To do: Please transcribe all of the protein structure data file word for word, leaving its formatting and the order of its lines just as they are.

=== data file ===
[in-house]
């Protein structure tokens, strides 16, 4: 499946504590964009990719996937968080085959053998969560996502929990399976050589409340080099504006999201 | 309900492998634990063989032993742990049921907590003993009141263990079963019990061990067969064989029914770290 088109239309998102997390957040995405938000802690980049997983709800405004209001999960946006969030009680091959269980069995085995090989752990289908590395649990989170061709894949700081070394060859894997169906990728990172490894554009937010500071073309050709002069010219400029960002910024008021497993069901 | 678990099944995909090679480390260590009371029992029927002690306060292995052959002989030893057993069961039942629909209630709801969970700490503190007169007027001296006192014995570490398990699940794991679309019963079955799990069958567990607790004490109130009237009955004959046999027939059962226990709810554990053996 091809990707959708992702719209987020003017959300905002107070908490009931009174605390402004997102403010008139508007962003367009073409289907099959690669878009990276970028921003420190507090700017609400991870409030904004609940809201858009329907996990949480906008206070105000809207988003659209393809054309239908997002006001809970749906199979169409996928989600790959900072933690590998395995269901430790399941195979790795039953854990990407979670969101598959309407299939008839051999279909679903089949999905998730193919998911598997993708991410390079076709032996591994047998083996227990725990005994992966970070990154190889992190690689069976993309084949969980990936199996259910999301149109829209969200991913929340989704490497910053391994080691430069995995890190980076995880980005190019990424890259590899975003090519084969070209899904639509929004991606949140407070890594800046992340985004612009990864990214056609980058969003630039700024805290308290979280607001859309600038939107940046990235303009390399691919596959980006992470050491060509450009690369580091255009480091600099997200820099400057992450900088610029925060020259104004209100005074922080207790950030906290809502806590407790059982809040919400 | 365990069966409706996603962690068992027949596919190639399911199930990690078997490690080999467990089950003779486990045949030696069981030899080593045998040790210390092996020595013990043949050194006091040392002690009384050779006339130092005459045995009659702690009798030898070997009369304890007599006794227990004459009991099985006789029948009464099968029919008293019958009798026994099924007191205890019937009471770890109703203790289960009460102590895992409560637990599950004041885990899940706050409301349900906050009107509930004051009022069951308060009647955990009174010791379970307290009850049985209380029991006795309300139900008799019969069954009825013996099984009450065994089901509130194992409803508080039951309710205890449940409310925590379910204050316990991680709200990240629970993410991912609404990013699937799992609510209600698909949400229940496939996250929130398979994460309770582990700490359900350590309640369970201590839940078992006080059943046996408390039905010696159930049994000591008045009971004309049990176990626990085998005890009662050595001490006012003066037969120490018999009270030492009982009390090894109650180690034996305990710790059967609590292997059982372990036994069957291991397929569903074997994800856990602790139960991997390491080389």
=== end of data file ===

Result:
[in-house]
């Protein structure tokens, strides 16, 4: 499946504590964009990719996937968080085959053998969560996502929990399976050589409340080099504006999201 | 309900492998634990063989032993742990049921907590003993009141263990079963019990061990067969064989029914770290 088109239309998102997390957040995405938000802690980049997983709800405004209001999960946006969030009680091959269980069995085995090989752990289908590395649990989170061709894949700081070394060859894997169906990728990172490894554009937010500071073309050709002069010219400029960002910024008021497993069901 | 678990099944995909090679480390260590009371029992029927002690306060292995052959002989030893057993069961039942629909209630709801969970700490503190007169007027001296006192014995570490398990699940794991679309019963079955799990069958567990607790004490109130009237009955004959046999027939059962226990709810554990053996 091809990707959708992702719209987020003017959300905002107070908490009931009174605390402004997102403010008139508007962003367009073409289907099959690669878009990276970028921003420190507090700017609400991870409030904004609940809201858009329907996990949480906008206070105000809207988003659209393809054309239908997002006001809970749906199979169409996928989600790959900072933690590998395995269901430790399941195979790795039953854990990407979670969101598959309407299939008839051999279909679903089949999905998730193919998911598997993708991410390079076709032996591994047998083996227990725990005994992966970070990154190889992190690689069976993309084949969980990936199996259910999301149109829209969200991913929340989704490497910053391994080691430069995995890190980076995880980005190019990424890259590899975003090519084969070209899904639509929004991606949140407070890594800046992340985004612009990864990214056609980058969003630039700024805290308290979280607001859309600038939107940046990235303009390399691919596959980006992470050491060509450009690369580091255009480091600099997200820099400057992450900088610029925060020259104004209100005074922080207790950030906290809502806590407790059982809040919400 | 365990069966409706996603962690068992027949596919190639399911199930990690078997490690080999467990089950003779486990045949030696069981030899080593045998040790210390092996020595013990043949050194006091040392002690009384050779006339130092005459045995009659702690009798030898070997009369304890007599006794227990004459009991099985006789029948009464099968029919008293019958009798026994099924007191205890019937009471770890109703203790289960009460102590895992409560637990599950004041885990899940706050409301349900906050009107509930004051009022069951308060009647955990009174010791379970307290009850049985209380029991006795309300139900008799019969069954009825013996099984009450065994089901509130194992409803508080039951309710205890449940409310925590379910204050316990991680709200990240629970993410991912609404990013699937799992609510209600698909949400229940496939996250929130398979994460309770582990700490359900350590309640369970201590839940078992006080059943046996408390039905010696159930049994000591008045009971004309049990176990626990085998005890009662050595001490006012003066037969120490018999009270030492009982009390090894109650180690034996305990710790059967609590292997059982372990036994069957291991397929569903074997994800856990602790139960991997390491080389």